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Allen Parish Sheriff Doug Hebert III hangs on as Emily Dunnehoo, a senior at Reeves High, tries to maneuver a golf cart through an obstacle course Thursday while wearing ''drunk goggles.'' The goggles are used to simulate  the effects of alcohol and drugs on driving abilities, reaction time and motor skills. (Doris Maricle / American Press)<br>

Allen Parish Sheriff Doug Hebert III hangs on as Emily Dunnehoo, a senior at Reeves High, tries to maneuver a golf cart through an obstacle course Thursday while wearing ''drunk goggles.'' The goggles are used to simulate the effects of alcohol and drugs on driving abilities, reaction time and motor skills. (Doris Maricle / American Press)

Reeves students get sobering view of dangers of driving drunk

Last Modified: Thursday, April 04, 2013 7:42 PM

By Doris Maricle / American Press

REEVES — It was a sobering lesson for some Reeves High School students.

Some 50 high school juniors and seniors experienced the dangers of drinking and driving Thursday by going through an obstacle course while wearing drunk goggles. The goggles, which alter vision and depth perception, are designed to give the students a realistic representation of the effects of alcohol on driving abilities, reaction time and motor skills.

Students also attempted to walk straight lines for sobriety tests and shoot basketballs while wearing the goggles.

“Our goal is to make these students aware of the consequences of drinking and driving and how being intoxicated has an impact on your reactions,” said Allen Parish District Attorney Todd Nesom. “As young adults, alcohol will become a part of their lives.”

As prom and graduation season nears, the District Attorney’s Office and the Allen Parish Sheriff’s Office sponsor the Safe and Sober events at area schools as a reminder of the dangers of driving impaired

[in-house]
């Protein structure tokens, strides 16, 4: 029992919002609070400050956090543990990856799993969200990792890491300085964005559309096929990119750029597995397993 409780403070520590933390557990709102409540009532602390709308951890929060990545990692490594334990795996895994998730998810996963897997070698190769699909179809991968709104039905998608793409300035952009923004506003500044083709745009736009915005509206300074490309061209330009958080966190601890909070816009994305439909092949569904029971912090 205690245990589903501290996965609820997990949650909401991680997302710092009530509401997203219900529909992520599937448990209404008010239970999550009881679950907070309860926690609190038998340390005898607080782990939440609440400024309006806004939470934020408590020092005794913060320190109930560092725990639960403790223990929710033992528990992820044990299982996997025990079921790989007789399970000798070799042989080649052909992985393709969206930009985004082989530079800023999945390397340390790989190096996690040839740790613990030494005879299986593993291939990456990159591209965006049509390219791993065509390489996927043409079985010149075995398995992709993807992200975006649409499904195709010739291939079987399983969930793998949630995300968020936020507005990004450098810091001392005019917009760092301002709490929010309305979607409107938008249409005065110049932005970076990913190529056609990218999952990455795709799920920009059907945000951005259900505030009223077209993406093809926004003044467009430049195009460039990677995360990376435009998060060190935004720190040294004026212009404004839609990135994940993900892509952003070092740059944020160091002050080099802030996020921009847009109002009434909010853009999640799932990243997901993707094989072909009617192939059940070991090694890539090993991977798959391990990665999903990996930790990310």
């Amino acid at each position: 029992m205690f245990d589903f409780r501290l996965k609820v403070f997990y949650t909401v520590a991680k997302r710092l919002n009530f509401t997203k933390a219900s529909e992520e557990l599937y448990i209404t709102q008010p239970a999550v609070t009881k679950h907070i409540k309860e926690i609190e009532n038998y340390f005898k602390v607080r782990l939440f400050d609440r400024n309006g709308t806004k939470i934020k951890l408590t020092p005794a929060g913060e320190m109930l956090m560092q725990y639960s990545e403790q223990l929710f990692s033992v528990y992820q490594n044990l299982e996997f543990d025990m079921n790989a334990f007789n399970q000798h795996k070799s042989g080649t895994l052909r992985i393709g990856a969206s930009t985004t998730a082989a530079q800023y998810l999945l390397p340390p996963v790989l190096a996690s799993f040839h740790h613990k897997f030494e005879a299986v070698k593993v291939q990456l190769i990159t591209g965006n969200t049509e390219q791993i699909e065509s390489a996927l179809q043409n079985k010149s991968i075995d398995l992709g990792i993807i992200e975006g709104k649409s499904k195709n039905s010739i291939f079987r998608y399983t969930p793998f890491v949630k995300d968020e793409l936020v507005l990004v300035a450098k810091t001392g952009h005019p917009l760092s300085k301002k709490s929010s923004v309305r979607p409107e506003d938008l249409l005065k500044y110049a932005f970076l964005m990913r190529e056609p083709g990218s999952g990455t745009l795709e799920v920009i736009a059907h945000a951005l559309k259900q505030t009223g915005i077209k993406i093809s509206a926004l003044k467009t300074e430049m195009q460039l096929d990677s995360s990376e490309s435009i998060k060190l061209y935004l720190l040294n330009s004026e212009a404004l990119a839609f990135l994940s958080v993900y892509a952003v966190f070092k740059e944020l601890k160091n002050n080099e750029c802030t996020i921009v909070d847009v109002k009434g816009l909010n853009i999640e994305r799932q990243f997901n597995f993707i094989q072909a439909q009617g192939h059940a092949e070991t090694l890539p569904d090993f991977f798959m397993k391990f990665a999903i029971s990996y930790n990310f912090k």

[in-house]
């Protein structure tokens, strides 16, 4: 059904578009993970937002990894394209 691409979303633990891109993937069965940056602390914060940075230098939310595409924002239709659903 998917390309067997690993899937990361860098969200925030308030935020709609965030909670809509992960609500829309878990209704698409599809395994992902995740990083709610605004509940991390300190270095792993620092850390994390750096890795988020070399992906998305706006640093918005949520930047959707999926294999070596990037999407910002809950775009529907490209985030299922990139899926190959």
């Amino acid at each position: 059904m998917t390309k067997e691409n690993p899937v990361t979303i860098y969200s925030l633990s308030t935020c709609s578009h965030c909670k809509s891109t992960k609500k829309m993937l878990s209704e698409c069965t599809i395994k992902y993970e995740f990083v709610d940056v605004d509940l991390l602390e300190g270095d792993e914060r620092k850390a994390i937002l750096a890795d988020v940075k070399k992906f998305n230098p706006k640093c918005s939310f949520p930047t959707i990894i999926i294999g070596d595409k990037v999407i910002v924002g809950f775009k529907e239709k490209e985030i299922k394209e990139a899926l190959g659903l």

“We want them to have fun, but we don’t want them doing something stupid because of one night,” said Sheriff Doug Hebert III. “It’s not worth destroying the rest of their lives over.”

Drunk driving is the number one killer of teenagers, followed by texting and driving, Hebert said.

“We don’t want to have to go to one of their houses on prom night and tell someone their son or daughter has just been killed,” Nesom said.

Unable to see clearly with the goggles, most students said it was difficult to maneuver the golf carts around the orange cones set up along the obstacle course. Each cone represented a pedestrian, another vehicle, utility pole or some other object.

“I learned that you can’t trust yourself when you are intoxicated,” senior Emily Dunnehoo said. “You can’t trust your vision, where you are or anything. You might as well close your eyes.”

Classmate Carlee Cavenah said the hardest part was not being able to see.

“I couldn’t see anything and almost hit someone,” Cavenah said. “I learned not to ride with people who have been drinking and not to drink and drive either.”

Senior Morgan Holland said the goggles made her see double.

“It’s way too bad to drive in that condition,” Holland said.

Senior Chandler Breaux said he shouldn’t have been driving so much, as he exited the golf cart after hitting one of the cones.

Classmate Brennan Bell said the goggles made everything “really blurry.”

“It makes you think twice,” Bell said.

The goggles reflected various levels of intoxication and the blurred vision caused by alcohol and drugs.

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